What Plant Life Means to Me---a study in self-obsession.

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Last week when I came to work on friday, one of my office plants was perilously droopy. I have two jobs, one of which is only on friday. I am quitting that one next week.

I was crestfallen to discover my droopy plant because I have had these two office plants for about a year now, and they haven't died yet, which is reassuring to me that I can actually care for living things other than myself. If they did die, I would seriously doubt my ability to contribute meaningfully to society. I killed a cactus once. I appeared to brush it off as meaningless ("haha...it was only a cactus...") but the incident still haunts me. Even cactuses need water sometime.

I immediatly began rescue efforts (water) and hoped for the best. When I came in this morning, not only was my once-ailing plant springy and fresh again, it had grown larger during the week!

I breathed a sigh of relief and smiled. Not necessarily because green plant life makes me happy, but because of what the live plant says about me. It says "This girl can water plants!" and "This girl can think of other living things and not let them die from neglect like that poor cactus, God rest his spikey little soul." I know what you're thinking, and believe me, I didn't get this way by accident.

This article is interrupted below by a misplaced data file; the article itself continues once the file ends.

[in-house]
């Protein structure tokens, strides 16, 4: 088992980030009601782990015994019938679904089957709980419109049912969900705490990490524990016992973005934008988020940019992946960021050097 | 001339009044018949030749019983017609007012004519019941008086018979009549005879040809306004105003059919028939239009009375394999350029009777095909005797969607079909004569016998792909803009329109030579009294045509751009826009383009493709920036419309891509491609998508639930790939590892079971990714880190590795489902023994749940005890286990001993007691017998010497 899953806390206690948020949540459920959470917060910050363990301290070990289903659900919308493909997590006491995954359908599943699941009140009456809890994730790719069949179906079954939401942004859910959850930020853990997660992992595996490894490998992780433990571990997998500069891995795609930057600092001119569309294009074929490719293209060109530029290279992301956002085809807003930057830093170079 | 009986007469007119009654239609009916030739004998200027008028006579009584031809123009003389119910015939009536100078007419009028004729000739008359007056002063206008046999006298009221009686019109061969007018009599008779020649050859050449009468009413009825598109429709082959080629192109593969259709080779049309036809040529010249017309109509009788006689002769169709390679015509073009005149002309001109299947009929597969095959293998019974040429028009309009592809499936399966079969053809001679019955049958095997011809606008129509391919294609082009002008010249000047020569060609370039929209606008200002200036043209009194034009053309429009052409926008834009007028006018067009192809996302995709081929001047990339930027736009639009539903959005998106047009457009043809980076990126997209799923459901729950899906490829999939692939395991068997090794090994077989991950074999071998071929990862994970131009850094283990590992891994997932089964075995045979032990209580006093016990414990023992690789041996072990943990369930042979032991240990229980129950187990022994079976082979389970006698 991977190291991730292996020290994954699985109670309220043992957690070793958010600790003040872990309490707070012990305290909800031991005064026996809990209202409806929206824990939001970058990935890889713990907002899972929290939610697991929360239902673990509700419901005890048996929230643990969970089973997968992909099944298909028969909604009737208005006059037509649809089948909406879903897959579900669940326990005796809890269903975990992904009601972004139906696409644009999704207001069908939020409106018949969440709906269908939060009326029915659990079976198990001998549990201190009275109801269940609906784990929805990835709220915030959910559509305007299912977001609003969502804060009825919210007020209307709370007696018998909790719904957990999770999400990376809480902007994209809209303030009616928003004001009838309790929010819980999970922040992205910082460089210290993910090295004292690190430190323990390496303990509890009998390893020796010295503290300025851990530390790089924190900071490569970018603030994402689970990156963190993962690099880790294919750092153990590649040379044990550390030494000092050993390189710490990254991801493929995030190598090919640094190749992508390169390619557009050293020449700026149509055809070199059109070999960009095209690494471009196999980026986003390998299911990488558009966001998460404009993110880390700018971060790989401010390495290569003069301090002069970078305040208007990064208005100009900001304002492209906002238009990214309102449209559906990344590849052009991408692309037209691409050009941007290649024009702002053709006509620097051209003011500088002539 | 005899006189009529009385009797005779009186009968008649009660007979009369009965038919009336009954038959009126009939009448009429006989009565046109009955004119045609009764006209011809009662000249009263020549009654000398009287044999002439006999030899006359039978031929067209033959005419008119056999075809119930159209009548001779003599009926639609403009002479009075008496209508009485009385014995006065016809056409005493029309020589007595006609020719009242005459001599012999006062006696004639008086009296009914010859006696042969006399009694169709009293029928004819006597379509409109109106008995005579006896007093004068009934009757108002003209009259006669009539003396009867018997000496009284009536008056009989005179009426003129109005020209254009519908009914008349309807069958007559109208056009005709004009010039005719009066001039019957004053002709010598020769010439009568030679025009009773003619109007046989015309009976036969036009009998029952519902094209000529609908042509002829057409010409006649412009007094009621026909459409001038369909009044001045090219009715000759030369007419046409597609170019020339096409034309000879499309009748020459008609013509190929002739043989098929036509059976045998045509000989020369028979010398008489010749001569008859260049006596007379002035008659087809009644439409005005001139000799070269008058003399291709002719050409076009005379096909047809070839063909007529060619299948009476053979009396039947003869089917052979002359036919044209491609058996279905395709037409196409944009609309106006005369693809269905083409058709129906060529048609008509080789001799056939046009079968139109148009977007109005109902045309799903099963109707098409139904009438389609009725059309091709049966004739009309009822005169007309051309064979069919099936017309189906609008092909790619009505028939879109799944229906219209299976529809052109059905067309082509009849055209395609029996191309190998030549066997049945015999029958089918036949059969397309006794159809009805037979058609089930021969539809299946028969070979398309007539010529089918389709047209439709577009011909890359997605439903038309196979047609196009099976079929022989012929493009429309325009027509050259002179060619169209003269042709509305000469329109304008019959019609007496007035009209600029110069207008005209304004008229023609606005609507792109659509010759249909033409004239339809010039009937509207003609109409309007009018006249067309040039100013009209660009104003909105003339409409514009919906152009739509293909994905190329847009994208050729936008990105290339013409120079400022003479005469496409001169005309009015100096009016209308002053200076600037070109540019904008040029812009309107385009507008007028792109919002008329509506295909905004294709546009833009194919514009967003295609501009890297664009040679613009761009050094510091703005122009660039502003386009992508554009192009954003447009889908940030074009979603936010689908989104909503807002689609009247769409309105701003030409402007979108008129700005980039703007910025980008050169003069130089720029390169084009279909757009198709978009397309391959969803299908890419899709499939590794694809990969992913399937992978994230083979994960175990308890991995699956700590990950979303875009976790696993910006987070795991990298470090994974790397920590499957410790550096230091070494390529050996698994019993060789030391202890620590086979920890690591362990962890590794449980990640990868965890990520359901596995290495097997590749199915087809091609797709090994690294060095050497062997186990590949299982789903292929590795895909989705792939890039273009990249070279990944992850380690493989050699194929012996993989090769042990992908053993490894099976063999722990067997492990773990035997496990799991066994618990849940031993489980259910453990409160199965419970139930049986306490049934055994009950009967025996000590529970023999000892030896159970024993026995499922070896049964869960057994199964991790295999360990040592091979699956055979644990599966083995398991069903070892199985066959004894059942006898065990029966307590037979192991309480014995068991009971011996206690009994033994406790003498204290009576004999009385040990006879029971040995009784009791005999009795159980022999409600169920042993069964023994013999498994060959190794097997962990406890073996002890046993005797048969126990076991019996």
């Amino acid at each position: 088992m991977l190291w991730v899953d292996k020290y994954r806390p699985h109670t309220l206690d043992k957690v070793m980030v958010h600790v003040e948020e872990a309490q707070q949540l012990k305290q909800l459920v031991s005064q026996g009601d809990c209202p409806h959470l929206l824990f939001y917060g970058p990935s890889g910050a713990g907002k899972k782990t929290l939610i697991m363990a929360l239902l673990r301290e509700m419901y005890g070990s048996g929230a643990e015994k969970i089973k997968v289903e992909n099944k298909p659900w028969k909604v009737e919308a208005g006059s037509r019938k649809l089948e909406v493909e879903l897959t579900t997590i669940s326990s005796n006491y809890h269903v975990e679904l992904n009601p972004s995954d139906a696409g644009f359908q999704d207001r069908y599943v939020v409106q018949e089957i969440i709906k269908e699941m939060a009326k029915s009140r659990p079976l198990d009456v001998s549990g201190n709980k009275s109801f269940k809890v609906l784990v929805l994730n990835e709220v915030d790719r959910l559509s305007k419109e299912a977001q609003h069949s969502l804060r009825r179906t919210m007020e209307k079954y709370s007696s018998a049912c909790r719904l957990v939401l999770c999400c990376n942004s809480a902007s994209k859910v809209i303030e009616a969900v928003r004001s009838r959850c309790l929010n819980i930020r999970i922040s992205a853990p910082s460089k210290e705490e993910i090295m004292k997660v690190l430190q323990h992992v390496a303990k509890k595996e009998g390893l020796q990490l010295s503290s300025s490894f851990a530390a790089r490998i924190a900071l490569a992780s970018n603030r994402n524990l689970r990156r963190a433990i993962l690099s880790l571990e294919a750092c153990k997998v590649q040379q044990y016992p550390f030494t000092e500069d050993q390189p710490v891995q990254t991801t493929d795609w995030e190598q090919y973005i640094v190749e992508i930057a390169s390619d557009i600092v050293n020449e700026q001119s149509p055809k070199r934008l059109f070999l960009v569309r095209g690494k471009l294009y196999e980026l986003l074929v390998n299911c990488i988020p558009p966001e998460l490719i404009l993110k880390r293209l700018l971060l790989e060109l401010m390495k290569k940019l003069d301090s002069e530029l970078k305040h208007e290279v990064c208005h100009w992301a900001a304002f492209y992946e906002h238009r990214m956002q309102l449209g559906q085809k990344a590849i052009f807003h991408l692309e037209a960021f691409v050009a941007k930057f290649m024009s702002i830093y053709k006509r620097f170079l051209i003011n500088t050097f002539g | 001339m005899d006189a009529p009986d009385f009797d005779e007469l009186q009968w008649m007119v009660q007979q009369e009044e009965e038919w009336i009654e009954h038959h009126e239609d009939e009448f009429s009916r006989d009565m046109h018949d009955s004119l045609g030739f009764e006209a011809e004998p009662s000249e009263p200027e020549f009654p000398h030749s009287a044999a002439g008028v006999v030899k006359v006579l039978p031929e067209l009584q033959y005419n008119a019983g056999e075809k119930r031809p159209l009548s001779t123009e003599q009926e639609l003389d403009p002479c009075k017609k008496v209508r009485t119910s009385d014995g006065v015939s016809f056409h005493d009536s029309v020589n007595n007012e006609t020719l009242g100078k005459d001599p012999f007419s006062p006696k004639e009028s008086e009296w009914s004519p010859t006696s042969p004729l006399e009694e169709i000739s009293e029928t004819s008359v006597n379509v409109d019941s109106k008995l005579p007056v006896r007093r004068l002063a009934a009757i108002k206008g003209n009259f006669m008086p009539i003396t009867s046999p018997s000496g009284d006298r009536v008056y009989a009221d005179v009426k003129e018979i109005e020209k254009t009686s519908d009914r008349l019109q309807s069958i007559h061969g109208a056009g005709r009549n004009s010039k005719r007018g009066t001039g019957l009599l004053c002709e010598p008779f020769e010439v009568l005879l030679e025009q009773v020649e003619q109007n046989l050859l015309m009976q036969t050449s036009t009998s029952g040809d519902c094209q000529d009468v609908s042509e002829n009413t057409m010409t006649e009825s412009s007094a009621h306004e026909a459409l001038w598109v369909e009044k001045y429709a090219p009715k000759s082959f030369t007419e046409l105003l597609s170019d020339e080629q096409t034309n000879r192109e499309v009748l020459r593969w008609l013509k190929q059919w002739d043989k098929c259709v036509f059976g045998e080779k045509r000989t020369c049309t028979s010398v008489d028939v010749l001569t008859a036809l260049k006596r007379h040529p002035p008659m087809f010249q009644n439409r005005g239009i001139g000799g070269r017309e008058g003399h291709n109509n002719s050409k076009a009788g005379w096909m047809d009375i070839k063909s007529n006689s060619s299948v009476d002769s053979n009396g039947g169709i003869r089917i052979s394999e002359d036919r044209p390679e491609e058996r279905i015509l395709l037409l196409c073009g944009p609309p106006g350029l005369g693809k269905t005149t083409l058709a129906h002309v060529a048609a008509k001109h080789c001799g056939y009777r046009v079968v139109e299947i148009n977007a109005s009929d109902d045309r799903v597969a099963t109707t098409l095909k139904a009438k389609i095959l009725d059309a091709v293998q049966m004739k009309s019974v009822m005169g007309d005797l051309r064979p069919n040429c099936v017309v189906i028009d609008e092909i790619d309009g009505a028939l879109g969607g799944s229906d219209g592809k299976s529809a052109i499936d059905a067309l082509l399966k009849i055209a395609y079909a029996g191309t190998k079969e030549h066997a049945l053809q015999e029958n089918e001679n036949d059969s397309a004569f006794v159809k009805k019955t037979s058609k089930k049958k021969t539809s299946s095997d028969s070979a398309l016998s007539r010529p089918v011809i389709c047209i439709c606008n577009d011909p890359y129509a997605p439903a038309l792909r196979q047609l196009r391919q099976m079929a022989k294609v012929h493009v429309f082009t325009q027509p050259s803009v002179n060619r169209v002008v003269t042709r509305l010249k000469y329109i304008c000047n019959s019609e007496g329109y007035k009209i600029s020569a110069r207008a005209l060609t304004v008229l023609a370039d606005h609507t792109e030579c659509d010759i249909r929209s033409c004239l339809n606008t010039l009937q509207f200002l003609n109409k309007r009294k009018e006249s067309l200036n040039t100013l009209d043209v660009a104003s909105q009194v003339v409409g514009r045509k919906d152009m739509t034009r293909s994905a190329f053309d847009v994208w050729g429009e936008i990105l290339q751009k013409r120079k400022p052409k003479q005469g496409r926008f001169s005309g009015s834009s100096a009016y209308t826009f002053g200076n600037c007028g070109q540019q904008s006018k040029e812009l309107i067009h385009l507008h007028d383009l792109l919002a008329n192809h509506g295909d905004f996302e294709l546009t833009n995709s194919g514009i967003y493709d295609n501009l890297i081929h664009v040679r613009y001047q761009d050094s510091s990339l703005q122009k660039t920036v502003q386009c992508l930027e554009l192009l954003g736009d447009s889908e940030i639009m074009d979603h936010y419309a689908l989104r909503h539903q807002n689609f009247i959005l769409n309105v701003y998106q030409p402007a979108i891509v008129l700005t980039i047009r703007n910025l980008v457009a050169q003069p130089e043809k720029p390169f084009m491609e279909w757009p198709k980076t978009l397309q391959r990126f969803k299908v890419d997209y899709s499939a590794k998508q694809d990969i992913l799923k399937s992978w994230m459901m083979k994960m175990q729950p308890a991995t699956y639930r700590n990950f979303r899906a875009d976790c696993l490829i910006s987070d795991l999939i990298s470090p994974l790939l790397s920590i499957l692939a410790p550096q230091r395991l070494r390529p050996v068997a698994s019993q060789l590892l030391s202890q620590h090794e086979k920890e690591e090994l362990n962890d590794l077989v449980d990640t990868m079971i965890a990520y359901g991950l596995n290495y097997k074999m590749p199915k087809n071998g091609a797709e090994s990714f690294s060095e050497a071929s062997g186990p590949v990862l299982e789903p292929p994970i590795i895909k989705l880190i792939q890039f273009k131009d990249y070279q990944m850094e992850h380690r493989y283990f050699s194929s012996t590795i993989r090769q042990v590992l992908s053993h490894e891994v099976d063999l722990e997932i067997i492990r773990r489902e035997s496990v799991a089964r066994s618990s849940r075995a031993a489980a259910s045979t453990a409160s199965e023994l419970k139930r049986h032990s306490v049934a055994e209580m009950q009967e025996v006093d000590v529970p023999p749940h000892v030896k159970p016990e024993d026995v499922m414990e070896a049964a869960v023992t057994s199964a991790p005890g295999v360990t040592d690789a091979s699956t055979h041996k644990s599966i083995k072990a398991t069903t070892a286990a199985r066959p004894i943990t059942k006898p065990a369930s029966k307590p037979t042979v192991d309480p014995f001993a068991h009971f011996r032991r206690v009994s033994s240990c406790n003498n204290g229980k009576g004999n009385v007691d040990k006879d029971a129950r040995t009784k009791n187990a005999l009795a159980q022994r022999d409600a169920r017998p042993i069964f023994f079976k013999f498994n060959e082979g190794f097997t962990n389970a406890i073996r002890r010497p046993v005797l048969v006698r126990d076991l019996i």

I wonder if anyone remembers the movie about an alcoholic in rehab that Sandra Bullock did a few years ago. It was called "28 Days," not to be confused with the odd horror flick "28 Days Later," which my brother liked but most people have endeavored to forget. In "28 Days," Sandra Bullock's character goes to a treatment center for, you guessed it, 28 days. She meets an assortment of odd characters in recovery from drugs and alcohol. One of the ideas is this: when you leave rehab, the first thing you do is just survive sober by yourself. Then, you get a plant and keep that alive for a year. After that, you can get a pet and keep it alive for a year or two. Once you have successfully maintained your own life, a plant's life, and a pet's life, you may tenuously consider getting into a romantic relationship with a human being. I always thought it a charming and useful idea. Maybe a little extreme and obsessive, but perhaps necessary for some people. Inadvertantly, I adopted this idea into my life, altough I am willing to screw it up if I have to. I killed the cactus. I ignored that and bought a cat, which I had to donate to my parents because I couldn't afford her (She's much happier, I assure you). Then I got my two office plants kind of as a fresh start, so to speak. I have managed to keep them alive. Yes! Now it's time to move on to a pet, but I can't, because I don't actually want a pet. Well, I'd love to have one, but only if I owned my own house with a yard. I learned the first time that having a pet and being an apartment dweller is expensive. I cannot go that route again. So I guess I have to postpone romance until I own my own house...no. I am just kidding, i swear. I will just have to skip the pet step. If one day you meet me and I am setting out a bowl of kibble for the man that's tied up in my backyard, you'll know that something's gone terribly wrong with my plan...

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